Ben Carson suggested that if elected president he might be the first African-American to hold the position noting, President Barack Obama was “raised white” and outside of the United States.
“He’s an ‘African’ American. He was, you know, raised white. Many of his formative years were spent in Indonesia. So, for him to, you know, claim that, you
know, he identifies with the experience of black Americans, I think, is a bit of a stretch,” the retired neurosurgeon told Politico’s Glenn Thrush on his “Off Message” podcast aired Tuesday.
Obama was born in Honolulu to a white American mother and a Kenyan father. Carson was born in Detroit to two black American parents.
“Like most Americans, I was proud that we broke the color barrier when he was elected, but I also recognize that his experience and my experience are night-and-day different. He didn’t grow up like I grew up by any stretch of the imagination,” Carson said. “Not even close.”
California Rep. Darrell Issa, who has endorsed Sen. Marco Rubio for president, said Carson’s “loose talk” proves that he is not ready for the White House.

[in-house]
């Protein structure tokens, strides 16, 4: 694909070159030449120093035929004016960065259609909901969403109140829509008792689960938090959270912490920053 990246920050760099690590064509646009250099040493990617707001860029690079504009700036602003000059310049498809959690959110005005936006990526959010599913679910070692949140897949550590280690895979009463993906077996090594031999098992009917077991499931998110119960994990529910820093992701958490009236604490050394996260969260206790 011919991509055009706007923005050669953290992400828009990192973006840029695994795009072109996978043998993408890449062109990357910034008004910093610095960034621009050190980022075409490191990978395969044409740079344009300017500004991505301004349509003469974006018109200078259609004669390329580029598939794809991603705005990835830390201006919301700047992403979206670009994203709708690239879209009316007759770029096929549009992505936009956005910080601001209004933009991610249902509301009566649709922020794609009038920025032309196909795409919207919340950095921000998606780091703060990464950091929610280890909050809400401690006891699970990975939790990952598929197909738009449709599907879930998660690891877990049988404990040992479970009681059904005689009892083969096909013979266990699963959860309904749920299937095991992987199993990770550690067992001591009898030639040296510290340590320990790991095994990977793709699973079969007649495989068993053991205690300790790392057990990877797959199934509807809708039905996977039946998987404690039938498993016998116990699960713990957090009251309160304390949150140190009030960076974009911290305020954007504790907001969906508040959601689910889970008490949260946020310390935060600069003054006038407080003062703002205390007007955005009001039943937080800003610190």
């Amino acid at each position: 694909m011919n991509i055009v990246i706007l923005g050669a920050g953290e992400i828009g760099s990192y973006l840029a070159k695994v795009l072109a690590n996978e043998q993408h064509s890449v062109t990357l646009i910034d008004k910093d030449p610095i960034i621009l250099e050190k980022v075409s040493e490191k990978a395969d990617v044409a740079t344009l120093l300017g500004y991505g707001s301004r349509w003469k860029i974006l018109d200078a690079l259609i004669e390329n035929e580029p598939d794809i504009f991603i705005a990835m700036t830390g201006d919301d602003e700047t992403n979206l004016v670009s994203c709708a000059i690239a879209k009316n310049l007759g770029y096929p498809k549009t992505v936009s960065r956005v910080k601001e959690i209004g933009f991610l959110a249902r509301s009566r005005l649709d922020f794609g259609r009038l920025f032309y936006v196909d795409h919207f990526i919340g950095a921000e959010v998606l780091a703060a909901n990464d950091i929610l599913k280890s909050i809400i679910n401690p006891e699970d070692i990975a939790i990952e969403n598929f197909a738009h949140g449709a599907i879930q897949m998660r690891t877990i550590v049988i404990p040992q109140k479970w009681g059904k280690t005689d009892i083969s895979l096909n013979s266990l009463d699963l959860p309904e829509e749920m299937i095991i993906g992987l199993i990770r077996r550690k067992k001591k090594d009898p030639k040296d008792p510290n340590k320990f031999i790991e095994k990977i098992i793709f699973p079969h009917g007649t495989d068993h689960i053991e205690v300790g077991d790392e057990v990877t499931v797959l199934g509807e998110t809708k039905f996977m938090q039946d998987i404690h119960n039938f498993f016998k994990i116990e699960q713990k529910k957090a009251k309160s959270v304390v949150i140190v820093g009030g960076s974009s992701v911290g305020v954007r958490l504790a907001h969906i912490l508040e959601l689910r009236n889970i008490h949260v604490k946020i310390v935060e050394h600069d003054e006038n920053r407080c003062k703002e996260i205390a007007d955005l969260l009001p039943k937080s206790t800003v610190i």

“This is the reason that political loose talk by people who are just beginning to do it is always a problem in real statesmanship,” he said Tuesday on CNN’s “New Day.” “The fact is that Dr. Carson is not really ready to represent America around the world.”
Carson also said that “very little” criticism of Obama has to do with the President’s race.
“You have to recognize that what President Obama represents is an ideology that is antithetical to the ideology of most people in the Republican Party. And I don’t think it has anything to do with race,” he said. “I mean, Hillary (Clinton) represents that kind of ideology also, and they’ll say it’s because she’s a woman. I mean, any guy who represents that kind of ideology is going to evoke exactly the same types of criticism.”
Most of the racism Carson experiences comes from progressives, he said.
“I think the way that I’m treated, you know, by the left is racism,” Carson said. “Because they assume because you’re black, you have to think a certain way. And if you don’t think that way, you’re ‘Uncle Tom,’ you’re worthy of every horrible epithet they can come up with; whereas, if I weren’t black, then I would just be a Republican.”
Carson, who placed sixth in South Carolina’s Republican primary last Saturday, said he’s never experienced racism from the Republican Party.
“I don’t find any particular problem being an African-American in the Republican Party. The people‑‑I know that in the progressive side of things, they like to say that the Republicans are racist. I know that. I haven’t experienced that,” he said.